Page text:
A Scottish heritage group has used an advanced new laser scanning technique combining high-speed data capture and advanced 3D CAD visualization technology to digitally document ten endangered heritage sites, including Mount Rushmore.
The highly detailed CAD design data obtained from the Scottish Ten project has made Scotland the world leader in historical visualization and documentation. Eventually, 500 sites will be covered over 10 years, with, no doubt, a few system software and hardware upgrades along the way.
The Mount Rushmore Monument shoot was conducted with the help of the National Park Service, who were only too happy to supply the ropes and climbing gear. The results mean erosion can be monitored, conservation efforts planned, the park promoted to a wider audience, and pesky tourists discouraged from paying personal visits to Abraham Lincoln.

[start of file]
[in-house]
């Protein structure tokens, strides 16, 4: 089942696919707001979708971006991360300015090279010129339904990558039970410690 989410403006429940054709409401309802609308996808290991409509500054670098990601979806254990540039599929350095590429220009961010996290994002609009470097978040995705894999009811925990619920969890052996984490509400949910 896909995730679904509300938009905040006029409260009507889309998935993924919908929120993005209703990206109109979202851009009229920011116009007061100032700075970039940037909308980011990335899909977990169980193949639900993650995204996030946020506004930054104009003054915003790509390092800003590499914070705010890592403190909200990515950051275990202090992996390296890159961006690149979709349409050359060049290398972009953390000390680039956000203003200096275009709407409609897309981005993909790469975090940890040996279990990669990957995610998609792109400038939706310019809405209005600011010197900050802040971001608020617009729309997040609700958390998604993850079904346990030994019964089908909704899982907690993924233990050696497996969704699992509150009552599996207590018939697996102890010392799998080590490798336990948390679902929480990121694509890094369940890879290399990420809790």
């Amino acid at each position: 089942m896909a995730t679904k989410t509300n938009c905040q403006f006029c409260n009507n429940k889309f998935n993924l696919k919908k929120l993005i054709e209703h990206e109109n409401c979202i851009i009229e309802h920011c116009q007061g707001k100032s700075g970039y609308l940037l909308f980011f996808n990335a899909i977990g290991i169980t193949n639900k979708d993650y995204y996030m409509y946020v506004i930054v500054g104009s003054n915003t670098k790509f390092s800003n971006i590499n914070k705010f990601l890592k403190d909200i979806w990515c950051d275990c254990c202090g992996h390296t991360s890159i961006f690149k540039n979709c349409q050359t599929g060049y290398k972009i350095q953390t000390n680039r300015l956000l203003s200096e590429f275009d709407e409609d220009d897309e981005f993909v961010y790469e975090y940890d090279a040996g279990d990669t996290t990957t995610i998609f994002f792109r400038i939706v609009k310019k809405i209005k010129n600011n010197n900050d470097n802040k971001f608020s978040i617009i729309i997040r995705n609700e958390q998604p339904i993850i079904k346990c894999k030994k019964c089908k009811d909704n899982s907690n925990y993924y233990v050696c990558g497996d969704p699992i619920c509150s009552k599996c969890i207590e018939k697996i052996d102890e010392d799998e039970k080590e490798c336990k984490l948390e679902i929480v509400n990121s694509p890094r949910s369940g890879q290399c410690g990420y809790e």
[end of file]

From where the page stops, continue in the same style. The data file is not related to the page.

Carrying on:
The images achieved by the cutting-edge laser technology and 3D CAD visualization software allowed a level of detail never before achieved, though it was not without its hairy moments. Performing close-up scans of the face of a mountain in a tangle of ropes, being buffeted by high winds, is a bit different to your average PCB layout gig. But the results were worth it: point cloud data capture in excess of 50,000 points per second , data resolution of up to 4 mm, and scanning distances of 0.5 to 300m supplied enough data to keep National Geographic busy for years.
We at Enventure Technologies offer CAD animation and 3D visualization services for the most complex of 3D objects, though we’ve yet to meet any Presidents while doing it.